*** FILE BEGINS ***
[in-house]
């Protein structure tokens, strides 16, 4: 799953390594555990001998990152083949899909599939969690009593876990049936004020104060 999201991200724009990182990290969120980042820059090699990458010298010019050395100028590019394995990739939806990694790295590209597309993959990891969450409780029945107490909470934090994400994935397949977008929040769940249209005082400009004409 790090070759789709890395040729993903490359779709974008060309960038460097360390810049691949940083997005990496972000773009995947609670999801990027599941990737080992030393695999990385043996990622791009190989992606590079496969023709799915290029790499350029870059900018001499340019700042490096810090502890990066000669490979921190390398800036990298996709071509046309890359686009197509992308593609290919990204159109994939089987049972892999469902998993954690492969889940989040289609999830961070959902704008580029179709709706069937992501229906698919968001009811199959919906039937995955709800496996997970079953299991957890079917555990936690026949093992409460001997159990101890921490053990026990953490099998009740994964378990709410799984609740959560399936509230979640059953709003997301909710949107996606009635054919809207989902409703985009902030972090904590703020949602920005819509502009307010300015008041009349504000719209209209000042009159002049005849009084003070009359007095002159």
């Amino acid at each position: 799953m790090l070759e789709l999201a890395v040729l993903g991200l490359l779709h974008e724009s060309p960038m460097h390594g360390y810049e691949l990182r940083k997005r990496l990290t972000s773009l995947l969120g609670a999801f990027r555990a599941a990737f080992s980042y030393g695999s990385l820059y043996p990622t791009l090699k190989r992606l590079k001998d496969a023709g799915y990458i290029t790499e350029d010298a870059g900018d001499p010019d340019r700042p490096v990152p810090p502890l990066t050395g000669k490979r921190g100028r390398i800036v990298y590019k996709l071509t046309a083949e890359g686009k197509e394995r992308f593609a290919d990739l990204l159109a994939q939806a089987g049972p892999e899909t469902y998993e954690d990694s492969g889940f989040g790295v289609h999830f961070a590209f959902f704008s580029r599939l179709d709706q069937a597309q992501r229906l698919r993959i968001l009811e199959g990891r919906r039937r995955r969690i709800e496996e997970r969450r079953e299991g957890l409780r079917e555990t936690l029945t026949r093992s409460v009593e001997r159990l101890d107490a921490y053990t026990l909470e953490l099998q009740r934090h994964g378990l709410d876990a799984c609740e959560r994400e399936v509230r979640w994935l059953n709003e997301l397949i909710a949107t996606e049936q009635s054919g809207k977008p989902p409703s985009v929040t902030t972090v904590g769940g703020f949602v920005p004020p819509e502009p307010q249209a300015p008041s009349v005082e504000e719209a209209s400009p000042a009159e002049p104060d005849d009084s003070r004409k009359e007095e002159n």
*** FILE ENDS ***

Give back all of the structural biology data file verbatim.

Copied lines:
[in-house]
């Protein structure tokens, strides 16, 4: 799953390594555990001998990152083949899909599939969690009593876990049936004020104060 999201991200724009990182990290969120980042820059090699990458010298010019050395100028590019394995990739939806990694790295590209597309993959990891969450409780029945107490909470934090994400994935397949977008929040769940249209005082400009004409 790090070759789709890395040729993903490359779709974008060309960038460097360390810049691949940083997005990496972000773009995947609670999801990027599941990737080992030393695999990385043996990622791009190989992606590079496969023709799915290029790499350029870059900018001499340019700042490096810090502890990066000669490979921190390398800036990298996709071509046309890359686009197509992308593609290919990204159109994939089987049972892999469902998993954690492969889940989040289609999830961070959902704008580029179709709706069937992501229906698919968001009811199959919906039937995955709800496996997970079953299991957890079917555990936690026949093992409460001997159990101890921490053990026990953490099998009740994964378990709410799984609740959560399936509230979640059953709003997301909710949107996606009635054919809207989902409703985009902030972090904590703020949602920005819509502009307010300015008041009349504000719209209209000042009159002049005849009084003070009359007095002159």
């Amino acid at each position: 799953m790090l070759e789709l999201a890395v040729l993903g991200l490359l779709h974008e724009s060309p960038m460097h390594g360390y810049e691949l990182r940083k997005r990496l990290t972000s773009l995947l969120g609670a999801f990027r555990a599941a990737f080992s980042y030393g695999s990385l820059y043996p990622t791009l090699k190989r992606l590079k001998d496969a023709g799915y990458i290029t790499e350029d010298a870059g900018d001499p010019d340019r700042p490096v990152p810090p502890l990066t050395g000669k490979r921190g100028r390398i800036v990298y590019k996709l071509t046309a083949e890359g686009k197509e394995r992308f593609a290919d990739l990204l159109a994939q939806a089987g049972p892999e899909t469902y998993e954690d990694s492969g889940f989040g790295v289609h999830f961070a590209f959902f704008s580029r599939l179709d709706q069937a597309q992501r229906l698919r993959i968001l009811e199959g990891r919906r039937r995955r969690i709800e496996e997970r969450r079953e299991g957890l409780r079917e555990t936690l029945t026949r093992s409460v009593e001997r159990l101890d107490a921490y053990t026990l909470e953490l099998q009740r934090h994964g378990l709410d876990a799984c609740e959560r994400e399936v509230r979640w994935l059953n709003e997301l397949i909710a949107t996606e049936q009635s054919g809207k977008p989902p409703s985009v929040t902030t972090v904590g769940g703020f949602v920005p004020p819509e502009p307010q249209a300015p008041s009349v005082e504000e719209a209209s400009p000042a009159e002049p104060d005849d009084s003070r004409k009359e007095e002159n």